An upcoming RNC study takes a look at successful Republican candidates’ approaches to winning votes from minorities and women in the latest midterm election cycle.
From the Wall Street Journal:
Acknowledging mistakes is hard. Ignoring and repeating them is inexcusable. If the November elections bring disaster for the Republican Party, let no one say that the GOP has the right to make excuses.
That’s one takeaway of an intriguing new report, still yet to be released, commissioned by the Republican National Committee. The report, “2016 Election Principles,” was drafted by Newt Gingrich and reads as a treetop analysis of the GOP’s electoral track record over the past four years: highs, lows and lessons learned. It’s a clarion call to Donald Trump—as well as House and Senate candidates hoping to amass a winning coalition.
The GOP’s 2012 “autopsy” was endlessly chewed over. So when things turned around in 2014 and 2015, RNC Chairman Reince Priebus and Mr. Gingrich teamed up to figure out what had gone right. What lessons had been learned? The resulting 20-page report synthesizes 30-odd “principles” that Mr. Gingrich presents as a framework for 2016 success.
The real meat is a section that addresses the GOP’s most unanswered challenge: Winning minorities and women. “Demography is not destiny,” the report optimistically notes. “Demography is opportunity.” A series of case studies shows that Republicans can make gains among the Democratic base—if they do it right.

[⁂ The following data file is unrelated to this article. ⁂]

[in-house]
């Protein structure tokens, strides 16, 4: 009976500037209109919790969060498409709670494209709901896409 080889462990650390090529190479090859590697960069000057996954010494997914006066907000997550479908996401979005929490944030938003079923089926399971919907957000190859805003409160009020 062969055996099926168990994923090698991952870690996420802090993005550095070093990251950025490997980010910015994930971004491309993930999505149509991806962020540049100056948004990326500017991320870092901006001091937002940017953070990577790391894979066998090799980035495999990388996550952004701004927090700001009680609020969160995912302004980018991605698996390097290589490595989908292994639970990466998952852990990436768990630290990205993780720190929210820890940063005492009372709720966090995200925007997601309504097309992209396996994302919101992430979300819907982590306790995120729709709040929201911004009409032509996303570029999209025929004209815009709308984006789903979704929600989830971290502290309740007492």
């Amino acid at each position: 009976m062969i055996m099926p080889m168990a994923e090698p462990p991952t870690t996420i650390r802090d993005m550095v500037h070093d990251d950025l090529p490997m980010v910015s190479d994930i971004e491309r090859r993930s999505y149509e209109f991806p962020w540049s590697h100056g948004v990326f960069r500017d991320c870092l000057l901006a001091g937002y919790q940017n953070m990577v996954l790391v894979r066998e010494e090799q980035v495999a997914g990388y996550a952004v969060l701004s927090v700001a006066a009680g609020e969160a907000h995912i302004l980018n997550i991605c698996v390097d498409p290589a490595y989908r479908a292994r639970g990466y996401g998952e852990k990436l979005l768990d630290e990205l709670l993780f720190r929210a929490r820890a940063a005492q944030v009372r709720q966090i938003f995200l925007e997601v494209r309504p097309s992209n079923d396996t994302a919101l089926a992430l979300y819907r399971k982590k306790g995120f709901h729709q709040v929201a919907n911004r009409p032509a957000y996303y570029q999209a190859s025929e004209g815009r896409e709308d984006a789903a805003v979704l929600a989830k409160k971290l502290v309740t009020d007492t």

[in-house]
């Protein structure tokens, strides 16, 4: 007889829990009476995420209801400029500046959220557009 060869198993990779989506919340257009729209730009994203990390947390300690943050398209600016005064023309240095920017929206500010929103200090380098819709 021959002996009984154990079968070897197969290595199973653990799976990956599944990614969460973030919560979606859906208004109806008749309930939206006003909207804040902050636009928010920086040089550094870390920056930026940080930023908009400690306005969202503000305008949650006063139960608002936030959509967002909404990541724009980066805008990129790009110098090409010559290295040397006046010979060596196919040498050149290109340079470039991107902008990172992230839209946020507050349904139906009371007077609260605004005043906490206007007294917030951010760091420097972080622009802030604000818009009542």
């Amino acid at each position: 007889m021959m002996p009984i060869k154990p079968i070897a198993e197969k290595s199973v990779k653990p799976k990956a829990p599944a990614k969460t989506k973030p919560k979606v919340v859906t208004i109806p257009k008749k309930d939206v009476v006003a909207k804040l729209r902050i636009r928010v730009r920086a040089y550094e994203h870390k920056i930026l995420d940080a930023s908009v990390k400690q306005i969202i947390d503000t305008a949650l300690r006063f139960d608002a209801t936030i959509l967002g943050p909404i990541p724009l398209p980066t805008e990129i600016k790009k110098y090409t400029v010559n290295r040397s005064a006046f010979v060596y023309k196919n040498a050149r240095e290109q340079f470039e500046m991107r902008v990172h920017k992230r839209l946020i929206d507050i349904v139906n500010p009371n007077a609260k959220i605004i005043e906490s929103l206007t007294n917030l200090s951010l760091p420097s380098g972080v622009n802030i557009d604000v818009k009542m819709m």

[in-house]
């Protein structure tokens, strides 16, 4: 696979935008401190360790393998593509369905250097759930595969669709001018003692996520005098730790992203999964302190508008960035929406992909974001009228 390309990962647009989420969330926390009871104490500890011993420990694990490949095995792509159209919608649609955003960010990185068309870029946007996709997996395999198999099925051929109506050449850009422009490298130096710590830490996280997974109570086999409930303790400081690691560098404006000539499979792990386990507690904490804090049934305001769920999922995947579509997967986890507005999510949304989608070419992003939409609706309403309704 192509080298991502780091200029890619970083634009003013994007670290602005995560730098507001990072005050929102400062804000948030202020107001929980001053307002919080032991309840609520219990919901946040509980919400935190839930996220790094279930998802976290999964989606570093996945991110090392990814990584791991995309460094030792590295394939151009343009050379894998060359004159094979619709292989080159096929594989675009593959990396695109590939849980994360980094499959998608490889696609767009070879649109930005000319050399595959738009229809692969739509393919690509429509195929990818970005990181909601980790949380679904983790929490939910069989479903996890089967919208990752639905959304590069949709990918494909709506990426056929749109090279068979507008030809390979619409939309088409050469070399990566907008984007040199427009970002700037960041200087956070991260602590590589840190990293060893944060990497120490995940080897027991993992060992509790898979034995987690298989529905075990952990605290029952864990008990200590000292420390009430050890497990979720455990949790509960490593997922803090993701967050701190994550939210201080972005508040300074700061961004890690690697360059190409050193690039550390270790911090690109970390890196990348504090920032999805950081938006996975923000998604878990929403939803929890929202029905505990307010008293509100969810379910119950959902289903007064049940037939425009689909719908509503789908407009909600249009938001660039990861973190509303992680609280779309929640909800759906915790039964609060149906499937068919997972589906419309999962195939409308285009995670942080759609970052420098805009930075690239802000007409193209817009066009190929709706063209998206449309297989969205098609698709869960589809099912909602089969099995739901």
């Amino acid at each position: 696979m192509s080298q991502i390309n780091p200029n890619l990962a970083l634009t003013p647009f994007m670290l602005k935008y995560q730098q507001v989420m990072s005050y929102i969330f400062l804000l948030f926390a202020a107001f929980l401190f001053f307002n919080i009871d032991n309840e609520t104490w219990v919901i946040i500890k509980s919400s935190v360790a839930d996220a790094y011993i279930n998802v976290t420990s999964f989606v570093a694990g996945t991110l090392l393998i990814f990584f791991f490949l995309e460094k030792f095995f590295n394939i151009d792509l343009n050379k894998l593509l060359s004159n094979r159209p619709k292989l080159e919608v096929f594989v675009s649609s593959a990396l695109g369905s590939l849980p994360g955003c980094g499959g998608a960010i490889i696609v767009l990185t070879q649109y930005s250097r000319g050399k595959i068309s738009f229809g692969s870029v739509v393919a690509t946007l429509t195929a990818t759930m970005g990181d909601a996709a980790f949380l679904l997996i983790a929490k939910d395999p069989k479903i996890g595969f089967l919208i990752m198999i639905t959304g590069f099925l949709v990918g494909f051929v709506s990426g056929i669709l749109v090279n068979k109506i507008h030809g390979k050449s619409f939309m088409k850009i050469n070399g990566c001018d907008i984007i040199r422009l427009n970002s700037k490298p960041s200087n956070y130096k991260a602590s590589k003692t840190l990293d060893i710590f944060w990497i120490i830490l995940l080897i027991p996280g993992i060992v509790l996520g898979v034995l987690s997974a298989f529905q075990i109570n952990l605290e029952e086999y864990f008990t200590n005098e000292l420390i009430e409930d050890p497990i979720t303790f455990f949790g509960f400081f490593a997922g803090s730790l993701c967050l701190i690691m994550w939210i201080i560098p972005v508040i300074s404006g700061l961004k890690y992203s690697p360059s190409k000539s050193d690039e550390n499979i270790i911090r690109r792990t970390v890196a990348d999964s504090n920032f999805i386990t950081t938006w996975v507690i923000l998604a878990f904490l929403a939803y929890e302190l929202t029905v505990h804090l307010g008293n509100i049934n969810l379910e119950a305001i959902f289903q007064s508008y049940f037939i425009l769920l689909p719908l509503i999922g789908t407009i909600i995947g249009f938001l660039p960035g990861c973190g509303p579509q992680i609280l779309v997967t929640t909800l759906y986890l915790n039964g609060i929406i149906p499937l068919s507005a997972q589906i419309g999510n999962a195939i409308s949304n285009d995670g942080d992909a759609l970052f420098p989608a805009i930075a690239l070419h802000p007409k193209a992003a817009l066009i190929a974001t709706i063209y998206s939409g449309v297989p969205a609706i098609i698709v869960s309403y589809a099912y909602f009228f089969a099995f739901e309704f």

It would be hard to do it more wrong than Mitt Romney in 2012. He paid scant attention to the minority community and flubbed on “self-deportation” and “binders full of women.” On election night Mr. Romney lost black voters 93% to 6%. He lost women 55% to 44%. He lost black women 97% to 3%—and the standing joke is that those three must have pulled the wrong lever.
Mr. Romney lost Hispanics 71% to 27%. In Colorado he lost them 75% to 23%; in Nevada, 71% to 24%; in Virginia, 64% to 33%. All three of those states wound up in Barack Obama’s column. Had Mr. Romney matched George W. Bush’s 44% among Hispanics in 2004, he’d be running for re-election now.
The RNC’s new report narrates the 2014 counterexamples of Colorado Sen. Cory Gardner, Colorado Rep. Mike Coffman, and Virginia Rep. Barbara Comstock, who won stunning victories in states they were expected to lose. They did it not with minority “outreach” but with “inclusion.”
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